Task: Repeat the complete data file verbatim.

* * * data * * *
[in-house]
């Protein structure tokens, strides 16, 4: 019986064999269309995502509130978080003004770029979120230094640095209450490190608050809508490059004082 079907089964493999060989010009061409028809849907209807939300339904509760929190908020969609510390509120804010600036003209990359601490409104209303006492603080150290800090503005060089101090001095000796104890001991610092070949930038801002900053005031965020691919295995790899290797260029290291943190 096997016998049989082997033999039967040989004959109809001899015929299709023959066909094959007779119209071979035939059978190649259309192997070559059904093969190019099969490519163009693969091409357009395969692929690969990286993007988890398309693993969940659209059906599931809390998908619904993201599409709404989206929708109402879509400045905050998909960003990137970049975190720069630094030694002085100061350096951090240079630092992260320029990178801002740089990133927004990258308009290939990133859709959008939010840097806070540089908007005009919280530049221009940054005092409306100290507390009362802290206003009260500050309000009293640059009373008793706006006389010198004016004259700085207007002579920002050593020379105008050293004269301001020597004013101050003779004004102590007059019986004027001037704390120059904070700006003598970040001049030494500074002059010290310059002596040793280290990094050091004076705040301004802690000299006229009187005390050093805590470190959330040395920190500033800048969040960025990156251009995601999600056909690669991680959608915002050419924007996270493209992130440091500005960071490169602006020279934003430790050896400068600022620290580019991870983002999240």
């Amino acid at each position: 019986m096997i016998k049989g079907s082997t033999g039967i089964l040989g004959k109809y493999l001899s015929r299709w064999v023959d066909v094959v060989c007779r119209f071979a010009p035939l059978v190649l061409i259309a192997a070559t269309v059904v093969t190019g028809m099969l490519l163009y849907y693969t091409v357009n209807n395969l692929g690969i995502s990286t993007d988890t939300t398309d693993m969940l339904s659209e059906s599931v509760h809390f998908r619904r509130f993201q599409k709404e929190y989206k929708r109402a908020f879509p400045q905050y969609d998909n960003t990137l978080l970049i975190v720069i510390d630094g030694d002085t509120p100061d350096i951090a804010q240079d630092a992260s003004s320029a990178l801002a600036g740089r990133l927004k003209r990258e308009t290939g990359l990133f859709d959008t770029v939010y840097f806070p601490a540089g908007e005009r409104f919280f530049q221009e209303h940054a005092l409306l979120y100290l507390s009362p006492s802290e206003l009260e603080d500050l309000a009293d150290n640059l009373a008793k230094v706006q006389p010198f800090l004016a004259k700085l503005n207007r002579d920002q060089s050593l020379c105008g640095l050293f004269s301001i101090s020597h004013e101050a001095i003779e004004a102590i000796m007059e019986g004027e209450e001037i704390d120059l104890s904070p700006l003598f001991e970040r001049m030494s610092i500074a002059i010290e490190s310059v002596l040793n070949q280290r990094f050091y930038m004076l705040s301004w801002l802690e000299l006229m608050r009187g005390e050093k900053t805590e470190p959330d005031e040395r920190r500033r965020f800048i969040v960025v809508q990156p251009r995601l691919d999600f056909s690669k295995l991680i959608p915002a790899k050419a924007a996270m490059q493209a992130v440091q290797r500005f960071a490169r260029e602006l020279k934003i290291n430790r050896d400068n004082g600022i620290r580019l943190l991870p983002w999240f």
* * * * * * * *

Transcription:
[in-house]
């Protein structure tokens, strides 16, 4: 019986064999269309995502509130978080003004770029979120230094640095209450490190608050809508490059004082 079907089964493999060989010009061409028809849907209807939300339904509760929190908020969609510390509120804010600036003209990359601490409104209303006492603080150290800090503005060089101090001095000796104890001991610092070949930038801002900053005031965020691919295995790899290797260029290291943190 096997016998049989082997033999039967040989004959109809001899015929299709023959066909094959007779119209071979035939059978190649259309192997070559059904093969190019099969490519163009693969091409357009395969692929690969990286993007988890398309693993969940659209059906599931809390998908619904993201599409709404989206929708109402879509400045905050998909960003990137970049975190720069630094030694002085100061350096951090240079630092992260320029990178801002740089990133927004990258308009290939990133859709959008939010840097806070540089908007005009919280530049221009940054005092409306100290507390009362802290206003009260500050309000009293640059009373008793706006006389010198004016004259700085207007002579920002050593020379105008050293004269301001020597004013101050003779004004102590007059019986004027001037704390120059904070700006003598970040001049030494500074002059010290310059002596040793280290990094050091004076705040301004802690000299006229009187005390050093805590470190959330040395920190500033800048969040960025990156251009995601999600056909690669991680959608915002050419924007996270493209992130440091500005960071490169602006020279934003430790050896400068600022620290580019991870983002999240």
């Amino acid at each position: 019986m096997i016998k049989g079907s082997t033999g039967i089964l040989g004959k109809y493999l001899s015929r299709w064999v023959d066909v094959v060989c007779r119209f071979a010009p035939l059978v190649l061409i259309a192997a070559t269309v059904v093969t190019g028809m099969l490519l163009y849907y693969t091409v357009n209807n395969l692929g690969i995502s990286t993007d988890t939300t398309d693993m969940l339904s659209e059906s599931v509760h809390f998908r619904r509130f993201q599409k709404e929190y989206k929708r109402a908020f879509p400045q905050y969609d998909n960003t990137l978080l970049i975190v720069i510390d630094g030694d002085t509120p100061d350096i951090a804010q240079d630092a992260s003004s320029a990178l801002a600036g740089r990133l927004k003209r990258e308009t290939g990359l990133f859709d959008t770029v939010y840097f806070p601490a540089g908007e005009r409104f919280f530049q221009e209303h940054a005092l409306l979120y100290l507390s009362p006492s802290e206003l009260e603080d500050l309000a009293d150290n640059l009373a008793k230094v706006q006389p010198f800090l004016a004259k700085l503005n207007r002579d920002q060089s050593l020379c105008g640095l050293f004269s301001i101090s020597h004013e101050a001095i003779e004004a102590i000796m007059e019986g004027e209450e001037i704390d120059l104890s904070p700006l003598f001991e970040r001049m030494s610092i500074a002059i010290e490190s310059v002596l040793n070949q280290r990094f050091y930038m004076l705040s301004w801002l802690e000299l006229m608050r009187g005390e050093k900053t805590e470190p959330d005031e040395r920190r500033r965020f800048i969040v960025v809508q990156p251009r995601l691919d999600f056909s690669k295995l991680i959608p915002a790899k050419a924007a996270m490059q493209a992130v440091q290797r500005f960071a490169r260029e602006l020279k934003i290291n430790r050896d400068n004082g600022i620290r580019l943190l991870p983002w999240f």